Winning Hearts and Votes: Social Services and the Islamist Political Advantage
In non-democratic regimes around the world, non-state organizations provide millions of citizens with medical care, schooling, childrearing, and other critical social services. Why would any authoritarian countenance this type of activism? Under what conditions does the private provision of social services generate political mobilization? And in those cases, what linkage does the provision of social services forge between the provider and recipient?
In Winning Hearts and Votes, Steven Brooke argues that authoritarians often seek to manage moments of economic crisis by offloading social welfare responsibilities to non-state providers. But providers who serve poorer citizens, motivated by either charity of clientelism, will be constrained in their ability to mobilize voters because the poor depend on the state for many different goods. Organizations that serve paying customers, in contrast, may produce high quality, consistent, and effective services. This type of provision generates powerful, reputation-based linkages with a middle-class constituency more likely to support the provider on election day.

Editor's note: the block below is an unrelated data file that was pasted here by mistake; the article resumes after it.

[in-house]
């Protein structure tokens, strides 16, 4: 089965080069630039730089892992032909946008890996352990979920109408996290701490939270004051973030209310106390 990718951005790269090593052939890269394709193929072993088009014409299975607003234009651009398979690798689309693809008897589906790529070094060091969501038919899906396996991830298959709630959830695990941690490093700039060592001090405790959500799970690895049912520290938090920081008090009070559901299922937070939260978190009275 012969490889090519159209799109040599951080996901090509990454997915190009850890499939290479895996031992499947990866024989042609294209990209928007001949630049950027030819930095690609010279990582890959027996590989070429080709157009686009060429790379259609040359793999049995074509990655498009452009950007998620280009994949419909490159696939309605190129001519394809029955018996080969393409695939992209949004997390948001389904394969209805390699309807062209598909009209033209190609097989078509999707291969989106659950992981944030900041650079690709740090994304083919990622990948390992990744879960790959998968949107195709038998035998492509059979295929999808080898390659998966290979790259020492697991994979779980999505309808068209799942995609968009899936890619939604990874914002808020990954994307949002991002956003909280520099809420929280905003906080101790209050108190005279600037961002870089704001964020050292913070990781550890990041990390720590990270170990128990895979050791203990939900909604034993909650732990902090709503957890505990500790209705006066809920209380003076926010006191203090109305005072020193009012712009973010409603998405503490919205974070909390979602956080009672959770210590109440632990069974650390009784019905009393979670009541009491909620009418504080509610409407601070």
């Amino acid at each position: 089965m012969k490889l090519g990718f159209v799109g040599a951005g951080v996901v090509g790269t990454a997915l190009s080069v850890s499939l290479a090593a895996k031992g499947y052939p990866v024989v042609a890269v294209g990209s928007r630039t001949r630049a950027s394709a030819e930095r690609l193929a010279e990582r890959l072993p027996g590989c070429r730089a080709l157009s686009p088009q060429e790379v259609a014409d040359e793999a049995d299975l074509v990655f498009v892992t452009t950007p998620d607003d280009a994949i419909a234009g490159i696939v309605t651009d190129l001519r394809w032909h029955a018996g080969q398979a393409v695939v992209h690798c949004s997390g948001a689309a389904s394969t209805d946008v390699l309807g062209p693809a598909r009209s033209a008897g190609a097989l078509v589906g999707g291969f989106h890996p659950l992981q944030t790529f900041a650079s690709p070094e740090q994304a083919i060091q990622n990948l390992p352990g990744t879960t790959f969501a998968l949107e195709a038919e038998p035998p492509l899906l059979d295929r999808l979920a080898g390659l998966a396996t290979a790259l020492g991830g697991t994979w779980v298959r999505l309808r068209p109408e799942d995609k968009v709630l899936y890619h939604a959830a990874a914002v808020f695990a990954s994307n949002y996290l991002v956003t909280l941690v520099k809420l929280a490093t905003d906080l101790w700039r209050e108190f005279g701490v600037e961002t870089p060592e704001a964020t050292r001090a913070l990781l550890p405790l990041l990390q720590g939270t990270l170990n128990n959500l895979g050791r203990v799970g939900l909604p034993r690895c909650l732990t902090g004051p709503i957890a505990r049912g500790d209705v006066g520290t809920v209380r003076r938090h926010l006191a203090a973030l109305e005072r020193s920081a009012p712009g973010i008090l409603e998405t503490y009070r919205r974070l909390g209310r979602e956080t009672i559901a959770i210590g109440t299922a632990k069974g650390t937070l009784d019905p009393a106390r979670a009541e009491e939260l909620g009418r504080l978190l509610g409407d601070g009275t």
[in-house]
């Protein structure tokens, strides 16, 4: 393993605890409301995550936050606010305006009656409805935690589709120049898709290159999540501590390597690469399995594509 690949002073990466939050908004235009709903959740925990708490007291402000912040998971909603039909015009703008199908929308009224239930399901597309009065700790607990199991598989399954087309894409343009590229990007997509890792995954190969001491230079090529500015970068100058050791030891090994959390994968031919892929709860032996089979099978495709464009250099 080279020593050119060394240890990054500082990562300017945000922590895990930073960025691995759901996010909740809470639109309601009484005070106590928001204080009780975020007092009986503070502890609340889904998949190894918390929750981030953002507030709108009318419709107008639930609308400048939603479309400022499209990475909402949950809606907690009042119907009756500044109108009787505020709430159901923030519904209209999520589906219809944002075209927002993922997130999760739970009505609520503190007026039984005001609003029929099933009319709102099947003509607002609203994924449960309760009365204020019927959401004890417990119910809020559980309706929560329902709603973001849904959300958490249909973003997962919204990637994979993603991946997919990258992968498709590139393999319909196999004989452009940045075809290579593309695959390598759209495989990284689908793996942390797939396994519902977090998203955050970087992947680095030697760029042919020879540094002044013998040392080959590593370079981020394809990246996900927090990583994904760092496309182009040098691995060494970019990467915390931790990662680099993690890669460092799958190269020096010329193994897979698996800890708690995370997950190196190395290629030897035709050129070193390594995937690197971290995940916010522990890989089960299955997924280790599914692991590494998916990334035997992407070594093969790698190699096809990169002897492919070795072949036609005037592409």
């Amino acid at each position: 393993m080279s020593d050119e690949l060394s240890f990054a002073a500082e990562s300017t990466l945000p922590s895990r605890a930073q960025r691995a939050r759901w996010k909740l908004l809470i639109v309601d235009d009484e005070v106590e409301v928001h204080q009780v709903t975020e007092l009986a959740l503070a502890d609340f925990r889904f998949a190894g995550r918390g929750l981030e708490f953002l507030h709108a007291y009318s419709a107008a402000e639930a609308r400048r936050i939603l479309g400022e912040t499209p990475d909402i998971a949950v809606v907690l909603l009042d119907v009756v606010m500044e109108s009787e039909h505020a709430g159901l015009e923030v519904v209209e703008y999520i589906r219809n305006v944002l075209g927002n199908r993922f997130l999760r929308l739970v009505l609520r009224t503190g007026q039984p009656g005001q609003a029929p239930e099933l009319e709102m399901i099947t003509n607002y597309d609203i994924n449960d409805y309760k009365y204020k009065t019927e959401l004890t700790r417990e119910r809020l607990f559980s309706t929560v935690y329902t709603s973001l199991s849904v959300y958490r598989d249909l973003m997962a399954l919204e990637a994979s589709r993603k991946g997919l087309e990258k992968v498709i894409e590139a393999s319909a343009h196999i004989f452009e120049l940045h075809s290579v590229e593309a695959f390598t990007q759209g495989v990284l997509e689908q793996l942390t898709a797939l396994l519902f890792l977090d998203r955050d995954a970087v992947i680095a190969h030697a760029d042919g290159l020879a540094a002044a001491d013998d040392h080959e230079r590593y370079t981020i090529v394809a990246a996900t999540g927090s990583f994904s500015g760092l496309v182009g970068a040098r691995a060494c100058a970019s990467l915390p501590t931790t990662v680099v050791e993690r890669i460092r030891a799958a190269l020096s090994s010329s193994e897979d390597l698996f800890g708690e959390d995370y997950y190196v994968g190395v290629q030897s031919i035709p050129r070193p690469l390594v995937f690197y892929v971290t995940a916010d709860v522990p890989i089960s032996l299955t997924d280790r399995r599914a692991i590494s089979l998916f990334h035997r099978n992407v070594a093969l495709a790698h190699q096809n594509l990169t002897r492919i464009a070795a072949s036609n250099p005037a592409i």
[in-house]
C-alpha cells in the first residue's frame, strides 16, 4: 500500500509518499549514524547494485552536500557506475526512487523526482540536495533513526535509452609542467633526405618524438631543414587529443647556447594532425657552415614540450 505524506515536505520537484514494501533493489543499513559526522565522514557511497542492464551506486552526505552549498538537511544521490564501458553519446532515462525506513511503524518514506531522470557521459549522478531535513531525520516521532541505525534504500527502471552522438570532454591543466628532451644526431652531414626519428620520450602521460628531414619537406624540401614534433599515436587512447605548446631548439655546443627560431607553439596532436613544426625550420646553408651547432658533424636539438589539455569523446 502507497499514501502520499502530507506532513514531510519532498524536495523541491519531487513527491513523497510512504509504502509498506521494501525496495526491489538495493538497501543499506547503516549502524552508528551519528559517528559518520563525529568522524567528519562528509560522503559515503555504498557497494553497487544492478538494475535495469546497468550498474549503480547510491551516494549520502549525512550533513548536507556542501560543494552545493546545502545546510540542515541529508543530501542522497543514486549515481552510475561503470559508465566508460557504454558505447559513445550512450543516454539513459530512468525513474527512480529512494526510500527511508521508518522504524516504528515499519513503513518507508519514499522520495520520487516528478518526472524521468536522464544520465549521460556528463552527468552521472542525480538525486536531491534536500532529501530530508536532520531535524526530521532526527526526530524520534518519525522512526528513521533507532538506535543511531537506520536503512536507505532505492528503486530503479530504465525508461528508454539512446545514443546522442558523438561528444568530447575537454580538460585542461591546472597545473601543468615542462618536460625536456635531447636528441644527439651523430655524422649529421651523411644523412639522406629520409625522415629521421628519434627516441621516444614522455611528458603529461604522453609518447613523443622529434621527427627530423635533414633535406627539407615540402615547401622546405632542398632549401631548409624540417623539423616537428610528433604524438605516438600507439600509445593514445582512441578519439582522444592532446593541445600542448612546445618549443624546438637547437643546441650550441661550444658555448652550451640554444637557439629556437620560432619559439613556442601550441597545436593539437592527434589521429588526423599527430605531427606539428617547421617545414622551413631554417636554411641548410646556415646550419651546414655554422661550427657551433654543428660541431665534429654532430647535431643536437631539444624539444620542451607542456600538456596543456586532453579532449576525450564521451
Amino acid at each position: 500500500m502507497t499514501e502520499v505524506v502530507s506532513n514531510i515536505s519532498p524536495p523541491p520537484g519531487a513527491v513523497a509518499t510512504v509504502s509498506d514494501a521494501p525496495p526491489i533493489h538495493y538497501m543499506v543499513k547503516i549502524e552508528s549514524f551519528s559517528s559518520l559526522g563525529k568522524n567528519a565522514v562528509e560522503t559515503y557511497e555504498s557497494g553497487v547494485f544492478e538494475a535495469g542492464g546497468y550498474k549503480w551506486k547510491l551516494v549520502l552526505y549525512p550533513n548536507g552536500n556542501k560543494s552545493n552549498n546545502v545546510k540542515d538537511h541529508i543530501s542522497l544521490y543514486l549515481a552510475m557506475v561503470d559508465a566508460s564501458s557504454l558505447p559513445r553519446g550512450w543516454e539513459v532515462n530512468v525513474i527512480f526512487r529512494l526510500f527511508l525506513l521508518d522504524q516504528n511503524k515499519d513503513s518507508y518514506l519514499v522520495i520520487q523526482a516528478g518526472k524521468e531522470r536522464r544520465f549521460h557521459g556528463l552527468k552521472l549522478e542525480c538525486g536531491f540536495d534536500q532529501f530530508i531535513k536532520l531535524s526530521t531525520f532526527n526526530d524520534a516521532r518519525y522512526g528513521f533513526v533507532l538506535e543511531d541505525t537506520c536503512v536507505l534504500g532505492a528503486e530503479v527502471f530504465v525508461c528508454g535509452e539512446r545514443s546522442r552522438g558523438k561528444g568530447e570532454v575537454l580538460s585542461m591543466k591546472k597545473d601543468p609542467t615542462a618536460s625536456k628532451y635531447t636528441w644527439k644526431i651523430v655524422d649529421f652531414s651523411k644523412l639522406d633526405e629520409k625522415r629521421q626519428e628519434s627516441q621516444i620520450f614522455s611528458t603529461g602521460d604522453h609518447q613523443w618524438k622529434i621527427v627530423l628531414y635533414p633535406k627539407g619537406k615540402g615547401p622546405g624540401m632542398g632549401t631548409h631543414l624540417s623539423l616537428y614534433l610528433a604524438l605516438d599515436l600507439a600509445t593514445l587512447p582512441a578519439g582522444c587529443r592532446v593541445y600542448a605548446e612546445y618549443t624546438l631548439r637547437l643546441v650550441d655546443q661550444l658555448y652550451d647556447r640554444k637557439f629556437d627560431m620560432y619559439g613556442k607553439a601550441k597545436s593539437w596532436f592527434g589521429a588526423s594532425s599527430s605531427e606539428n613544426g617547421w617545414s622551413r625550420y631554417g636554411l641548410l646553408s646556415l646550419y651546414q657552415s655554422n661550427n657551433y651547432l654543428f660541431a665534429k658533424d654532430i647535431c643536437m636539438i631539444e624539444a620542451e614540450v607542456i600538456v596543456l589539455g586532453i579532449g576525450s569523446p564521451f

Brooke backs up his novel argument with an in-depth examination of the Egyptian Muslim Brotherhood, the archetypal organization that combines social service provision with electoral success. With a fascinating array of historical, qualitative, spatial, and experimental data he traces the Brotherhood’s provision of medical services from its origins in the 1970s, through its maturation under the authoritarian regime of Hosni Mubarak, to its apogee during the country’s brief democratic interlude, 2011–2013. In addition to generating new insights into authoritarian regimes, party-voter linkages and clientelism, and the relationship between political parties and social movements, Winning Hearts and Votes details the history, operations, and political effects of the Muslim Brotherhood’s much discussed but little understood social service network.